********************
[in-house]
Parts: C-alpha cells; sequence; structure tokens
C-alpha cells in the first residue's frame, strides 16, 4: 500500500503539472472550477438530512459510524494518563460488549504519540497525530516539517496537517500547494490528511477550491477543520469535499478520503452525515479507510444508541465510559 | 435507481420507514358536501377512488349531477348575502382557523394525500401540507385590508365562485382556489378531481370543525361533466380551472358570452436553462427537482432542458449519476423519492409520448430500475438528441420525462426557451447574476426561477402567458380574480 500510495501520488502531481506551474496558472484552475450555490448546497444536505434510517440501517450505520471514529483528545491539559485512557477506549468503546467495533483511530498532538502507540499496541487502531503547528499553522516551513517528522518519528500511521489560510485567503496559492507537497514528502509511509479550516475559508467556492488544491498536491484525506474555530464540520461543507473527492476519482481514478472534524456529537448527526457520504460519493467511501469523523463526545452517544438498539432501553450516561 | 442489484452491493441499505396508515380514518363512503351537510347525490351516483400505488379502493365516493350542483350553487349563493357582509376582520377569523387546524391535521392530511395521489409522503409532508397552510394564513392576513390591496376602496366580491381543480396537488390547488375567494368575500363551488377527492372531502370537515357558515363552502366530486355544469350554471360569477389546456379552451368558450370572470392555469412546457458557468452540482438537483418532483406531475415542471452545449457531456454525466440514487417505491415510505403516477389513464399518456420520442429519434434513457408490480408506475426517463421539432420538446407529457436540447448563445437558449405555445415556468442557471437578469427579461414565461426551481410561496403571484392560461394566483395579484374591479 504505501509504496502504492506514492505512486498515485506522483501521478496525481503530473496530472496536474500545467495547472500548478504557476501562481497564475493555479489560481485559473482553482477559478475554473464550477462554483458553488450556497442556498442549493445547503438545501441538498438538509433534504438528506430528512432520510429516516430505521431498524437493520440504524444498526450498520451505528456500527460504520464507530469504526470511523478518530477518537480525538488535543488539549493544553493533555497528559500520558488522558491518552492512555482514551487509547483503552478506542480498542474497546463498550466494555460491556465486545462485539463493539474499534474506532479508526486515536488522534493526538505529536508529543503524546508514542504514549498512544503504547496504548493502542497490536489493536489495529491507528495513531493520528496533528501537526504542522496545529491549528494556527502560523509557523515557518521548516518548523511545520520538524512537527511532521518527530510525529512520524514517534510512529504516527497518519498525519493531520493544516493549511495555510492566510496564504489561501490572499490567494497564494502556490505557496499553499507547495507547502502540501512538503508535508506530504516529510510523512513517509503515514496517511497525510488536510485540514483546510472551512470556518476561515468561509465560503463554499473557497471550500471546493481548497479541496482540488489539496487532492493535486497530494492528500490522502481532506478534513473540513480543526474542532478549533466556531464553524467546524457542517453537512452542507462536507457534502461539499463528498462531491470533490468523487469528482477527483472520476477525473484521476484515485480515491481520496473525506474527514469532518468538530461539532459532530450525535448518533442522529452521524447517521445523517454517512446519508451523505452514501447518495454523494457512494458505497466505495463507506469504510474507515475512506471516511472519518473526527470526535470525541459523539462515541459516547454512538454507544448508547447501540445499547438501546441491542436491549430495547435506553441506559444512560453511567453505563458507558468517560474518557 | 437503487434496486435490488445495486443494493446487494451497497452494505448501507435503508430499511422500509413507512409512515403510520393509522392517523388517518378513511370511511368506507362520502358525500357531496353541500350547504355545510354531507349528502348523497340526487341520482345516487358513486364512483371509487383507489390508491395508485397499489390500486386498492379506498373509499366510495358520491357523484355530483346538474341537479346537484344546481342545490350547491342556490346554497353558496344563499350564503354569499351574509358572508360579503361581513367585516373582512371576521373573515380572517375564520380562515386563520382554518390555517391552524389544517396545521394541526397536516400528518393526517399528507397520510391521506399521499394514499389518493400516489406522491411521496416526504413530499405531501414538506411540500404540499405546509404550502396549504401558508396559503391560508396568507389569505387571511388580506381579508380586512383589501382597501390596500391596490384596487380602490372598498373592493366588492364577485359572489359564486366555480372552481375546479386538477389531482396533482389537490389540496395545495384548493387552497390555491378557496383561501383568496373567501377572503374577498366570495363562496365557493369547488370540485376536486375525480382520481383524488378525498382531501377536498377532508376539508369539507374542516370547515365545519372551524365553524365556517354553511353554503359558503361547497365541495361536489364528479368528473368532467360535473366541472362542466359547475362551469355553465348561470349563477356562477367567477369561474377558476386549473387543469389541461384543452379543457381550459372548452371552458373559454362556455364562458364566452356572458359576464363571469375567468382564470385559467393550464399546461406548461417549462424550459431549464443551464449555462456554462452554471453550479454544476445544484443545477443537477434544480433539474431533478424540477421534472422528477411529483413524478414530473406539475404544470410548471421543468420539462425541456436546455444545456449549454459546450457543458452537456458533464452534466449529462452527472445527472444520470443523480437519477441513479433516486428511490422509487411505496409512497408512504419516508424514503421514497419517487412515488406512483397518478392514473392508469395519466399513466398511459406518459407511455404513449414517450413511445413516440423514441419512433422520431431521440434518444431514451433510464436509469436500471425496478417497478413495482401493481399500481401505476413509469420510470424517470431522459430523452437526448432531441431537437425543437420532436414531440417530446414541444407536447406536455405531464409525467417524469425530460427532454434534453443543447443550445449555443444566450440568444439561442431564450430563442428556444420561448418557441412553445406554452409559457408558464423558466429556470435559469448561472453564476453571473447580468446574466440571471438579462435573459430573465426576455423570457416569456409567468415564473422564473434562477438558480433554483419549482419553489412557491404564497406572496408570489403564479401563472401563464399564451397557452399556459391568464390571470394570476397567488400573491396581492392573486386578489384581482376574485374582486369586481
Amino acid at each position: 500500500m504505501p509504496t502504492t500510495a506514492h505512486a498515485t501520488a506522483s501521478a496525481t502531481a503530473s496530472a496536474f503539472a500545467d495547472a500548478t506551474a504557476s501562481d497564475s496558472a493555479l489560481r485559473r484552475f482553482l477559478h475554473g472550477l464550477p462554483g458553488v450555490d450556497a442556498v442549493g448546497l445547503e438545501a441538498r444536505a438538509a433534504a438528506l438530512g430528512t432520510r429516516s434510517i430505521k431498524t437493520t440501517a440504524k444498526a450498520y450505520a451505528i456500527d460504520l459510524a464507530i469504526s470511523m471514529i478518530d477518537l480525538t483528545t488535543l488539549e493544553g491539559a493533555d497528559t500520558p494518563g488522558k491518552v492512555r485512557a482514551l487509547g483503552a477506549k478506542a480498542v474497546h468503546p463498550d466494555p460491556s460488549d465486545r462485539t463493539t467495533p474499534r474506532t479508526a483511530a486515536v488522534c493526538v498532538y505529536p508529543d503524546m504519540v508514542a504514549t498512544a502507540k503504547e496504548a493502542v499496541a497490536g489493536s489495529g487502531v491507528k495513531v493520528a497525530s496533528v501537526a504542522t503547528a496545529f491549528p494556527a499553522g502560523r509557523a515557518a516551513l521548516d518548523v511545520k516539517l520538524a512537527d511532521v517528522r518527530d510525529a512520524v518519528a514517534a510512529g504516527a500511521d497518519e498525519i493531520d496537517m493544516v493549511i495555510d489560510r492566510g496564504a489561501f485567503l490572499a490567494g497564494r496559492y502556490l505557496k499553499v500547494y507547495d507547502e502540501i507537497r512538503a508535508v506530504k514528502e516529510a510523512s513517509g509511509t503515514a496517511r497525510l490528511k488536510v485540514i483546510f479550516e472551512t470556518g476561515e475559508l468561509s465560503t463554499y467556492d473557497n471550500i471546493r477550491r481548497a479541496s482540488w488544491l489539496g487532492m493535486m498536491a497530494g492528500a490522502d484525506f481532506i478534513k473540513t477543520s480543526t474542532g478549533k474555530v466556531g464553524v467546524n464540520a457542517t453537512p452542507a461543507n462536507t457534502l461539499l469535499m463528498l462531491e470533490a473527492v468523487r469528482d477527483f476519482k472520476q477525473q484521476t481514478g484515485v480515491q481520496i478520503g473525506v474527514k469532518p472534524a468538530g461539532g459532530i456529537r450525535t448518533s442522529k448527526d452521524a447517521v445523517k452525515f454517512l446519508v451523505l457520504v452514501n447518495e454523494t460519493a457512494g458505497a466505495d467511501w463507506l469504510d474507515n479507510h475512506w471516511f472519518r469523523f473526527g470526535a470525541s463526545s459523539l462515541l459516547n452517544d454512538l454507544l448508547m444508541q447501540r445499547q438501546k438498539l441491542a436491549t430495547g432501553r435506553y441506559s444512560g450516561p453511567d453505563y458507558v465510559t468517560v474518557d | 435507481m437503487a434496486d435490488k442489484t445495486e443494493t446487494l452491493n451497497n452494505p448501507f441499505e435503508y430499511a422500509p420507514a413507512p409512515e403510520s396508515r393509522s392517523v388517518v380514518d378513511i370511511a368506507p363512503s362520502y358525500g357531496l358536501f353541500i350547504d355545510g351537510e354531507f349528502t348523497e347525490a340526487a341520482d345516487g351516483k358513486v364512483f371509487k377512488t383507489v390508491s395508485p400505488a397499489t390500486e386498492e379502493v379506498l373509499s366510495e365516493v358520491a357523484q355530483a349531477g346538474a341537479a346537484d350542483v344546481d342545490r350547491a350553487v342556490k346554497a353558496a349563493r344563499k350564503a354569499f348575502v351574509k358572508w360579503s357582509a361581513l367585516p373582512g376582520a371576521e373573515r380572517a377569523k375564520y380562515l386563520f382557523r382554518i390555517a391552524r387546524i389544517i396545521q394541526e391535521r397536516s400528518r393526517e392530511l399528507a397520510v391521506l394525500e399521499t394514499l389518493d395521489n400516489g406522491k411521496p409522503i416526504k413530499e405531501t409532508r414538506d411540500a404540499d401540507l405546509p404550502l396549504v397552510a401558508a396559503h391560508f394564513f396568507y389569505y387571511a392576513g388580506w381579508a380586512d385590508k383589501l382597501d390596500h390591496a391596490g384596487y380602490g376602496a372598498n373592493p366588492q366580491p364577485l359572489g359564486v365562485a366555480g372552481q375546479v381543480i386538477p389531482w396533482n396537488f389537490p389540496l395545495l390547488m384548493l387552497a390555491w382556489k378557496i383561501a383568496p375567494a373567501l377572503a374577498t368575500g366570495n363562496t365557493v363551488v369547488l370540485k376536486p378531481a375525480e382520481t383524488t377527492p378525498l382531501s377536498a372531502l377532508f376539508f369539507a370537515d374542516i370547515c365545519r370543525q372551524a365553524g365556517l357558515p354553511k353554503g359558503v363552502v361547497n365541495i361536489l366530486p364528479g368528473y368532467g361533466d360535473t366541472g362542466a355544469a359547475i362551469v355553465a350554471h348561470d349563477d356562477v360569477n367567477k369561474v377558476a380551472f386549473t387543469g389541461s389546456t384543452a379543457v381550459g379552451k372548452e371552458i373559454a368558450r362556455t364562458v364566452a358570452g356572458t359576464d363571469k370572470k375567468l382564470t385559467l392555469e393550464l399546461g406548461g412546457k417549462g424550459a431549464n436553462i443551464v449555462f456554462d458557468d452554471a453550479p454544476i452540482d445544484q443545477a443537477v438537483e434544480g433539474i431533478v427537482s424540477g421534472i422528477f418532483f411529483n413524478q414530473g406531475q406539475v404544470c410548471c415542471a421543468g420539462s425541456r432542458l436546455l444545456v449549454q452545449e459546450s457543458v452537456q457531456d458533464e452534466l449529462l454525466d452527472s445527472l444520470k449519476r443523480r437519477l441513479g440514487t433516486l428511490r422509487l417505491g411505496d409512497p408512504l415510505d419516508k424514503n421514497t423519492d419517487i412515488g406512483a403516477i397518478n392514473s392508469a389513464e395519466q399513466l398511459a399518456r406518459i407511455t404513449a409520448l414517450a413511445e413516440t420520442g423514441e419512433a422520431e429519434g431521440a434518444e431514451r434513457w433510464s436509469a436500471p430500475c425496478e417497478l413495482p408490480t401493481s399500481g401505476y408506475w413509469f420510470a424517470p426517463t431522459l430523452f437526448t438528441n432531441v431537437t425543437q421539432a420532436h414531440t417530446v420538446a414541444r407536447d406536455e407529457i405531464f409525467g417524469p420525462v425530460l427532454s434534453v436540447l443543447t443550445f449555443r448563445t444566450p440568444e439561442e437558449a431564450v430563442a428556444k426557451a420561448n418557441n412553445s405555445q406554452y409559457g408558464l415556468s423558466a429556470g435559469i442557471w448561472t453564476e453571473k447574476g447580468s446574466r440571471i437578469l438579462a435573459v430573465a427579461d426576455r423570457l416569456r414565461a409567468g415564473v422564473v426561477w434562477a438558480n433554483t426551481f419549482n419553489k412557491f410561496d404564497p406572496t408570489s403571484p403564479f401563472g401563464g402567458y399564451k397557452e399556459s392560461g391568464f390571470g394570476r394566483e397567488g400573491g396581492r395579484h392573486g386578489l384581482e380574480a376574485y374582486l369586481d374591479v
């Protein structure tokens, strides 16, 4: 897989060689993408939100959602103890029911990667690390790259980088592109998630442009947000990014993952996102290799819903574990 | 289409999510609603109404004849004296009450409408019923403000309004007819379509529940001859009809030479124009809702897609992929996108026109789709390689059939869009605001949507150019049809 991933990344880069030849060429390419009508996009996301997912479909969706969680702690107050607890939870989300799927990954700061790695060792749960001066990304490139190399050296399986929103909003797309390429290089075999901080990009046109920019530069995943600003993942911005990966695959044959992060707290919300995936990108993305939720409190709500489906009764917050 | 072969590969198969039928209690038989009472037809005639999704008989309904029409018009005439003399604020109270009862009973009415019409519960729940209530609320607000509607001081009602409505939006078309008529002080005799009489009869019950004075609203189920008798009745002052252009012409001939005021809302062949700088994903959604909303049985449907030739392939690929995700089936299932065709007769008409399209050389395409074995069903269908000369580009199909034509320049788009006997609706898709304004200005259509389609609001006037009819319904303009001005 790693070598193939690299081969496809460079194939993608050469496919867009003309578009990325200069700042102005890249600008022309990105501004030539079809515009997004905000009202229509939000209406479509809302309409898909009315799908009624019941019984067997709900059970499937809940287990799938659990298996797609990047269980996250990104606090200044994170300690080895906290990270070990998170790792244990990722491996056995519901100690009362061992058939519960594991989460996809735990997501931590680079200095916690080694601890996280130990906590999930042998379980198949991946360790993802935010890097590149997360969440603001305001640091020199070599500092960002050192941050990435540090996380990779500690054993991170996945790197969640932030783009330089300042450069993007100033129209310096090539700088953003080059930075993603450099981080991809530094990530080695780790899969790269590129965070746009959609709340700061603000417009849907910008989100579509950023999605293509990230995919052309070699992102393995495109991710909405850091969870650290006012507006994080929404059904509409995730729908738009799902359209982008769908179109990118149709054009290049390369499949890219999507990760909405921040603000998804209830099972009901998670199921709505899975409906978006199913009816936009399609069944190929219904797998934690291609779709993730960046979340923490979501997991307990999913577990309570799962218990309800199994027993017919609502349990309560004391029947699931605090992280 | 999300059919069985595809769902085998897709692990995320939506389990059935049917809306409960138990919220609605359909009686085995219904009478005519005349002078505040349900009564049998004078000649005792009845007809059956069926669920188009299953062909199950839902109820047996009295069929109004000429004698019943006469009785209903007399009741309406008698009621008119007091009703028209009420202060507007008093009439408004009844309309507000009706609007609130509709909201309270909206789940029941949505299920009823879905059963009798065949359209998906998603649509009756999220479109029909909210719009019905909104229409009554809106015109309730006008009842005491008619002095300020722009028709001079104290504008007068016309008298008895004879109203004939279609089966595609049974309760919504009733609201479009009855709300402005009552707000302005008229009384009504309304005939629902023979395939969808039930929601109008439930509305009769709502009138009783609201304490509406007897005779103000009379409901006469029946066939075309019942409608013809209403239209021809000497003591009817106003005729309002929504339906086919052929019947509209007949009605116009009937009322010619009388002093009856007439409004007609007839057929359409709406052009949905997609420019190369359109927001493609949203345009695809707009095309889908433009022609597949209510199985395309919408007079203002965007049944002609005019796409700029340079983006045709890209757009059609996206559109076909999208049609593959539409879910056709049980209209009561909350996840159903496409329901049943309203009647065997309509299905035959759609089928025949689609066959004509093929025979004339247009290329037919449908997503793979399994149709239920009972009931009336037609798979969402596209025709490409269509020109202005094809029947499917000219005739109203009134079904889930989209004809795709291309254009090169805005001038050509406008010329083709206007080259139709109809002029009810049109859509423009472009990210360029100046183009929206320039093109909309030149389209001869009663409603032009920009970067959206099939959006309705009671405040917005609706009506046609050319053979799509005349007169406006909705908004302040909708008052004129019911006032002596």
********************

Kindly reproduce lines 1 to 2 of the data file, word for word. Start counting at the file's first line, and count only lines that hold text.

[in-house]
Parts: C-alpha cells; sequence; structure tokens